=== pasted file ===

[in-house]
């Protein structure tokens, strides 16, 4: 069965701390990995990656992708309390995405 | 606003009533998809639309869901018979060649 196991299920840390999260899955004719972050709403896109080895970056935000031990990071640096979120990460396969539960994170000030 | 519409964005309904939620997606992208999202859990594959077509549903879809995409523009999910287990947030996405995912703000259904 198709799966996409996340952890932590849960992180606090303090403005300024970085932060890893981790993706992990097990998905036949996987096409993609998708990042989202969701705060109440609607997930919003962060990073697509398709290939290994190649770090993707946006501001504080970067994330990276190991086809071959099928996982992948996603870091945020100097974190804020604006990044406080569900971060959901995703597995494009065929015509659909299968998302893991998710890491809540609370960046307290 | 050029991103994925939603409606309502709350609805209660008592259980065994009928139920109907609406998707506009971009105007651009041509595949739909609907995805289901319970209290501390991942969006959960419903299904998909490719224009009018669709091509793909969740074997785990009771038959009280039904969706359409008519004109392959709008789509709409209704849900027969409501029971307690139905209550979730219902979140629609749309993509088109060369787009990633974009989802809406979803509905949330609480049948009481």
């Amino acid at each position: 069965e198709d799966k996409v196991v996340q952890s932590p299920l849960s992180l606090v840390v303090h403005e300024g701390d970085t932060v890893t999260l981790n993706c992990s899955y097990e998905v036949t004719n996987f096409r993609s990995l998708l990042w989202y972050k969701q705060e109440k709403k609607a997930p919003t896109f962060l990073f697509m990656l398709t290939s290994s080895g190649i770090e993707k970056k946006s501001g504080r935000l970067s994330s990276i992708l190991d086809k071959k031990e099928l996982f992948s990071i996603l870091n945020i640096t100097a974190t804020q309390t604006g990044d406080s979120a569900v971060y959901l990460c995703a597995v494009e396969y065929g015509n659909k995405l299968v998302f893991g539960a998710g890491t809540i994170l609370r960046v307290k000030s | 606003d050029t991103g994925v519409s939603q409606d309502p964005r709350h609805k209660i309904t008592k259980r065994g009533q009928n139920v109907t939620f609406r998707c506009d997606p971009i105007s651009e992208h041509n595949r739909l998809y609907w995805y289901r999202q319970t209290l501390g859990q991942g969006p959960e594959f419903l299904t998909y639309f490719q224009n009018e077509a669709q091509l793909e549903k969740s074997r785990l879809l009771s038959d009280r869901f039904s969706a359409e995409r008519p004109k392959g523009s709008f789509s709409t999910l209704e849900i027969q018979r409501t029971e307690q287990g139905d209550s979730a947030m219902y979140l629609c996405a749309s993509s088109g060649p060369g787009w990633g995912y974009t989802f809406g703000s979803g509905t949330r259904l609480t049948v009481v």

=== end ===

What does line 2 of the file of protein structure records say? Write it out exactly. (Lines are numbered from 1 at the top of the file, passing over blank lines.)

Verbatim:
């Protein structure tokens, strides 16, 4: 069965701390990995990656992708309390995405 | 606003009533998809639309869901018979060649 196991299920840390999260899955004719972050709403896109080895970056935000031990990071640096979120990460396969539960994170000030 | 519409964005309904939620997606992208999202859990594959077509549903879809995409523009999910287990947030996405995912703000259904 198709799966996409996340952890932590849960992180606090303090403005300024970085932060890893981790993706992990097990998905036949996987096409993609998708990042989202969701705060109440609607997930919003962060990073697509398709290939290994190649770090993707946006501001504080970067994330990276190991086809071959099928996982992948996603870091945020100097974190804020604006990044406080569900971060959901995703597995494009065929015509659909299968998302893991998710890491809540609370960046307290 | 050029991103994925939603409606309502709350609805209660008592259980065994009928139920109907609406998707506009971009105007651009041509595949739909609907995805289901319970209290501390991942969006959960419903299904998909490719224009009018669709091509793909969740074997785990009771038959009280039904969706359409008519004109392959709008789509709409209704849900027969409501029971307690139905209550979730219902979140629609749309993509088109060369787009990633974009989802809406979803509905949330609480049948009481």